Little noticed since the end of the housing price bubble is how the primary cause of mortgage defaults has changed.

Three years ago the major cause of mortgage defaults was tied to the subprime mortgage mess. Private-sector mortgage originators lent money to borrowers who lacked the means to repay their loans. These borrowers counted on future price appreciation to enable them to refinance into loans that were more affordable. When the bubble burst, these borrowers were stuck with their unaffordable monthly mortgage payments and mortgage balances that exceeded the declining value of their homes.

In the spring of 2009, the government launched Hamp, which was intended to make these mortgages affordable by modifying their terms so that the monthly payments were permanently reduced to 31% of a borrower's current monthly income. However, by the time the government introduced its mortgage modification program, the characteristics of the typical borrower in delinquency had changed.

For the past couple of years the major cause of mortgage delinquencies and defaults has been unemployment. The evidence is the number of prime mortgage delinquencies that has exceeded subprime mortgages delinquencies during this period.

This turn of events should not come as a surprise to students of housing finance. In the prime mortgage space it is well understood that the main causes of mortgage defaults are tied to major adverse life events: divorce, serious illness or death, or the loss of a job. It was inevitable that the sharp rise in sustained unemployment would lead to an equally sharp rise in mortgage defaults unrelated to the subprime mess.

Sadly, Hamp was generally beyond the reach of these homeowners. A lender is only obligated to offer a Hamp modification when it is in the investor's interest, as defined by the program's net present value test. When household income has plunged because of job loss, the financial interest of the lender is better served by foreclosing.

However, homeowners who have lost their jobs do not want to walk away from their mortgage obligations. If they are delinquent or in default on their mortgages it is because they have lost jobs in this difficult period of high and sustained unemployment and do not have the income to make their monthly payments. They do not need permanent modifications to their mortgage terms. What they do need is forbearance on their monthly obligations for a reasonable period of time, during which they can find new jobs. An appropriate time frame is one that reflects the current job market in which it takes much longer to find reemployment than in the past. This problematic reality is the reason unemployment insurance payments have been extended to 99 weeks.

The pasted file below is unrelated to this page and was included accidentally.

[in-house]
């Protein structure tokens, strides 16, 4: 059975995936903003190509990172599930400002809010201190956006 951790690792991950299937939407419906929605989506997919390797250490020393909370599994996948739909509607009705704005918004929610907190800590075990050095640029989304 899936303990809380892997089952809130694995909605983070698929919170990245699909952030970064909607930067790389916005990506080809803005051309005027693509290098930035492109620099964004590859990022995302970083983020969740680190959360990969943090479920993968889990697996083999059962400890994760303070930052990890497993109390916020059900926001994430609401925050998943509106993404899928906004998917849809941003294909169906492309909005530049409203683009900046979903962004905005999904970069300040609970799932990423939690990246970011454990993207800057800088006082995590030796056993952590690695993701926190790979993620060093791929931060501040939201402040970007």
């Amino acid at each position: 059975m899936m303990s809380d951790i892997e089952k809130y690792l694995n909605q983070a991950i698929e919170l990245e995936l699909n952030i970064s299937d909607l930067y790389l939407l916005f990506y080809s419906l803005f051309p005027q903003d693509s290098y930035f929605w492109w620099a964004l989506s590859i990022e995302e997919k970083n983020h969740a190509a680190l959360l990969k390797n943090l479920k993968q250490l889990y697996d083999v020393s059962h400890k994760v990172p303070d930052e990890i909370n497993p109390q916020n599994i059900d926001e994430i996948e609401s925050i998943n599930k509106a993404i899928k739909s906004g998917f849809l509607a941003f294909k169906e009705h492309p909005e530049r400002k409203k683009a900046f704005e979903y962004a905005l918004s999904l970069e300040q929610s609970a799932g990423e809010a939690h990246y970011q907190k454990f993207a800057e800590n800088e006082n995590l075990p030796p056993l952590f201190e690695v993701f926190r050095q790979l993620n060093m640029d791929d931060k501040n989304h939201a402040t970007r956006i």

A proposal focusing on forbearance for unemployed homeowners put forward by Federal Reserve economists on the website of the Boston Federal Reserve more than two years ago. It anticipated the rise in mortgage defaults due to unemployment, and it was structured with commendable incentives. In the summer of 2010, the Treasury did introduce a short-term forbearance program, requiring participating servicers to offer three months of forbearance to qualified unemployed homeowners. Unfortunately, three months is far too short a period given the current job market, and anecdotal reports are that mortgage servicers are not offering the program.

Nevertheless, a well-structured forbearance program would likely save many homeowners from defaulting on their mortgages, and it would do so at a very modest cost. For example, a full year of forbearance for a mortgage with a monthly payment of $1,000 would only cost about $300 at current interest rates. In this difficult budget environment, it is unreasonable to expect that even the modest funding needed for such a program would come from the Congress.

Nevertheless, there is a potential source of funding. The state attorneys general are on the verge of an agreement with mortgage servicers to settle allegations of mishandling mortgage servicing and foreclosures. The amount of the anticipated settlement is reported to be in the neighborhood of $20 billion.

If some of these funds were used to support a well-structured forbearance program for unemployed borrowers they would be sufficient to help literally millions of unemployed homeowners and are likely to be the most effective way to prevent a large number of avoidable foreclosures.

Such a program would be a highly welcome turn of events for the entire housing market as well. In addition to the obvious pain that avoidable foreclosures cause homeowners, failing to keep people in their homes is particularly problematic for the entire housing market at this time.

The large number of distress sales on the market and the even larger number of anticipated foreclosures continues to put sustained downward pressure on home prices. If home prices were still at the stratospheric levels of the peak of the bubble, downward pressure on prices would be a healthy correction.

However, housing prices are now back to their long-term trend level and the needed correction in housing prices has taken place. Any further price declines will overshoot on the downside, depressing prices below their long-term equilibrium level, and unnecessarily adding to the broad-based loss of household wealth.

Forbearance for mortgage payments for unemployed workers would yield benefits for all by avoiding this outcome.

Allan I. Mendelowitz is a former chairman of the Federal Housing Finance Board.